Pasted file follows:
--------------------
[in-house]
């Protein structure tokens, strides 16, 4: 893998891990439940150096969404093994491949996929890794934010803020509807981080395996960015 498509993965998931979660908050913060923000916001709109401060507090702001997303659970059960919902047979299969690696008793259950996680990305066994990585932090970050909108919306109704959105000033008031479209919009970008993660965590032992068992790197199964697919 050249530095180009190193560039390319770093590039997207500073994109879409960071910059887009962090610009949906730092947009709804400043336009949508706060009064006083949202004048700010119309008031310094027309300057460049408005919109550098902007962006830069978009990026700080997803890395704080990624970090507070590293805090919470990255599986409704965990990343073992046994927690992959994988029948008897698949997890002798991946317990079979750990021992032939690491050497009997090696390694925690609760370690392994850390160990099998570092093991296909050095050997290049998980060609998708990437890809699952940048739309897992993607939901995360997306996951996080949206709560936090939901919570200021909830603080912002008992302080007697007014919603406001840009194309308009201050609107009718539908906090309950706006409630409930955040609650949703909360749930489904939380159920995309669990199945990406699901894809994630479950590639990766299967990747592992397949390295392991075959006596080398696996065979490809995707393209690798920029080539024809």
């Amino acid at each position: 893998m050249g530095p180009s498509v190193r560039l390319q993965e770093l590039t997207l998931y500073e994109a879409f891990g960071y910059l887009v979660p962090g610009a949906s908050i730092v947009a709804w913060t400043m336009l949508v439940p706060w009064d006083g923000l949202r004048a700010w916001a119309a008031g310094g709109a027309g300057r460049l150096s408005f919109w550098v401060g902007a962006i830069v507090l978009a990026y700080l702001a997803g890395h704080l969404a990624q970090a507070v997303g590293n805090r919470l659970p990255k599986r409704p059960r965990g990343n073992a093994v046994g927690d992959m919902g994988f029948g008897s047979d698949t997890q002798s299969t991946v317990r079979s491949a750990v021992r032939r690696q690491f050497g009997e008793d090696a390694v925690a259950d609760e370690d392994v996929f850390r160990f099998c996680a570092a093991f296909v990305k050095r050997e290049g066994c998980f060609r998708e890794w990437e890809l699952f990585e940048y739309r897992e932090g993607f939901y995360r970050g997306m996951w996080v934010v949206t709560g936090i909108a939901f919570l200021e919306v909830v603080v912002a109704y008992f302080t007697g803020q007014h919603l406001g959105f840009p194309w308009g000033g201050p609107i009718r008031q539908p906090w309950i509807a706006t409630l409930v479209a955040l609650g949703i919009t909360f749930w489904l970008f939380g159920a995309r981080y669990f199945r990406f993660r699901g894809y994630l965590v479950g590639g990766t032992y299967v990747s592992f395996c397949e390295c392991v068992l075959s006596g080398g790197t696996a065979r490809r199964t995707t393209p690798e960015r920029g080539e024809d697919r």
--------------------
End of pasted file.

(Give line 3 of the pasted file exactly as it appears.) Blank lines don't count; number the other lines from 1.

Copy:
């Amino acid at each position: 893998m050249g530095p180009s498509v190193r560039l390319q993965e770093l590039t997207l998931y500073e994109a879409f891990g960071y910059l887009v979660p962090g610009a949906s908050i730092v947009a709804w913060t400043m336009l949508v439940p706060w009064d006083g923000l949202r004048a700010w916001a119309a008031g310094g709109a027309g300057r460049l150096s408005f919109w550098v401060g902007a962006i830069v507090l978009a990026y700080l702001a997803g890395h704080l969404a990624q970090a507070v997303g590293n805090r919470l659970p990255k599986r409704p059960r965990g990343n073992a093994v046994g927690d992959m919902g994988f029948g008897s047979d698949t997890q002798s299969t991946v317990r079979s491949a750990v021992r032939r690696q690491f050497g009997e008793d090696a390694v925690a259950d609760e370690d392994v996929f850390r160990f099998c996680a570092a093991f296909v990305k050095r050997e290049g066994c998980f060609r998708e890794w990437e890809l699952f990585e940048y739309r897992e932090g993607f939901y995360r970050g997306m996951w996080v934010v949206t709560g936090i909108a939901f919570l200021e919306v909830v603080v912002a109704y008992f302080t007697g803020q007014h919603l406001g959105f840009p194309w308009g000033g201050p609107i009718r008031q539908p906090w309950i509807a706006t409630l409930v479209a955040l609650g949703i919009t909360f749930w489904l970008f939380g159920a995309r981080y669990f199945r990406f993660r699901g894809y994630l965590v479950g590639g990766t032992y299967v990747s592992f395996c397949e390295c392991v068992l075959s006596g080398g790197t696996a065979r490809r199964t995707t393209p690798e960015r920029g080539e024809d697919r």